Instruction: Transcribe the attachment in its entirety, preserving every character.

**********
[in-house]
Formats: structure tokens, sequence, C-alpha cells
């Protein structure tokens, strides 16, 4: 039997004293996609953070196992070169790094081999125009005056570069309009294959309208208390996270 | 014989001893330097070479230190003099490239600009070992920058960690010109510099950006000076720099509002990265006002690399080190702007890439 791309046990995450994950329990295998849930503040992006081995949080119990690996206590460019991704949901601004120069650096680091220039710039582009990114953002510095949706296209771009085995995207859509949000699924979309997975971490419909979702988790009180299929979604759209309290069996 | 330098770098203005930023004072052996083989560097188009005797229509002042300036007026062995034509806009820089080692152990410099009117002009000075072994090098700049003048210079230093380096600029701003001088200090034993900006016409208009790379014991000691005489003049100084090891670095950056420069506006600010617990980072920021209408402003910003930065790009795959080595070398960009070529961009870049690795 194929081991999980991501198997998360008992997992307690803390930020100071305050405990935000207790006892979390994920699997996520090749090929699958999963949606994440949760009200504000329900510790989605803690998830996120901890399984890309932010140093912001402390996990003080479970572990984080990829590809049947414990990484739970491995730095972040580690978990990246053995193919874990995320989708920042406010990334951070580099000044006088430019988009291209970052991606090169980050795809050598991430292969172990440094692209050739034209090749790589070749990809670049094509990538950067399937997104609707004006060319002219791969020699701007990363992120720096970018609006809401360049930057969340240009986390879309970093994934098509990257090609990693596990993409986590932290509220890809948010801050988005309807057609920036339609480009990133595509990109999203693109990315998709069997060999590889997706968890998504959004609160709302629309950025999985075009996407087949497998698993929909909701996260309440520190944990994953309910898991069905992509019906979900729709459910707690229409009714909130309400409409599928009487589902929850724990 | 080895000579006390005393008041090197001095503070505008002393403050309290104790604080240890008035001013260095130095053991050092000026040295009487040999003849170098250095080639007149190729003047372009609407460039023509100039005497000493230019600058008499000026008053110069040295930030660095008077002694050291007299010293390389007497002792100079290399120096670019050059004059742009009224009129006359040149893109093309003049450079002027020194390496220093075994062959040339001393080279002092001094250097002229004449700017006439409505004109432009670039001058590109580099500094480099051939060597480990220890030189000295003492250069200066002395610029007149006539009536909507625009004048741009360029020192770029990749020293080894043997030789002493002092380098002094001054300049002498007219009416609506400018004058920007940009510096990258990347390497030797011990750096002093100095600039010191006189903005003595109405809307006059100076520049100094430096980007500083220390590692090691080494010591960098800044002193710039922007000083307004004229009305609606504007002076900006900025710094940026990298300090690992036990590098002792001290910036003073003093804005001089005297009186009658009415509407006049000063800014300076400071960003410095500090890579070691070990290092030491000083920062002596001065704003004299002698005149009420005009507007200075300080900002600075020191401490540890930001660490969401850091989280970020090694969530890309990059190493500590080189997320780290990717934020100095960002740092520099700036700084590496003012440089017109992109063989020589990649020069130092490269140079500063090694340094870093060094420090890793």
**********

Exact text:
[in-house]
Formats: structure tokens, sequence, C-alpha cells
């Protein structure tokens, strides 16, 4: 039997004293996609953070196992070169790094081999125009005056570069309009294959309208208390996270 | 014989001893330097070479230190003099490239600009070992920058960690010109510099950006000076720099509002990265006002690399080190702007890439 791309046990995450994950329990295998849930503040992006081995949080119990690996206590460019991704949901601004120069650096680091220039710039582009990114953002510095949706296209771009085995995207859509949000699924979309997975971490419909979702988790009180299929979604759209309290069996 | 330098770098203005930023004072052996083989560097188009005797229509002042300036007026062995034509806009820089080692152990410099009117002009000075072994090098700049003048210079230093380096600029701003001088200090034993900006016409208009790379014991000691005489003049100084090891670095950056420069506006600010617990980072920021209408402003910003930065790009795959080595070398960009070529961009870049690795 194929081991999980991501198997998360008992997992307690803390930020100071305050405990935000207790006892979390994920699997996520090749090929699958999963949606994440949760009200504000329900510790989605803690998830996120901890399984890309932010140093912001402390996990003080479970572990984080990829590809049947414990990484739970491995730095972040580690978990990246053995193919874990995320989708920042406010990334951070580099000044006088430019988009291209970052991606090169980050795809050598991430292969172990440094692209050739034209090749790589070749990809670049094509990538950067399937997104609707004006060319002219791969020699701007990363992120720096970018609006809401360049930057969340240009986390879309970093994934098509990257090609990693596990993409986590932290509220890809948010801050988005309807057609920036339609480009990133595509990109999203693109990315998709069997060999590889997706968890998504959004609160709302629309950025999985075009996407087949497998698993929909909701996260309440520190944990994953309910898991069905992509019906979900729709459910707690229409009714909130309400409409599928009487589902929850724990 | 080895000579006390005393008041090197001095503070505008002393403050309290104790604080240890008035001013260095130095053991050092000026040295009487040999003849170098250095080639007149190729003047372009609407460039023509100039005497000493230019600058008499000026008053110069040295930030660095008077002694050291007299010293390389007497002792100079290399120096670019050059004059742009009224009129006359040149893109093309003049450079002027020194390496220093075994062959040339001393080279002092001094250097002229004449700017006439409505004109432009670039001058590109580099500094480099051939060597480990220890030189000295003492250069200066002395610029007149006539009536909507625009004048741009360029020192770029990749020293080894043997030789002493002092380098002094001054300049002498007219009416609506400018004058920007940009510096990258990347390497030797011990750096002093100095600039010191006189903005003595109405809307006059100076520049100094430096980007500083220390590692090691080494010591960098800044002193710039922007000083307004004229009305609606504007002076900006900025710094940026990298300090690992036990590098002792001290910036003073003093804005001089005297009186009658009415509407006049000063800014300076400071960003410095500090890579070691070990290092030491000083920062002596001065704003004299002698005149009420005009507007200075300080900002600075020191401490540890930001660490969401850091989280970020090694969530890309990059190493500590080189997320780290990717934020100095960002740092520099700036700084590496003012440089017109992109063989020589990649020069130092490269140079500063090694340094870093060094420090890793």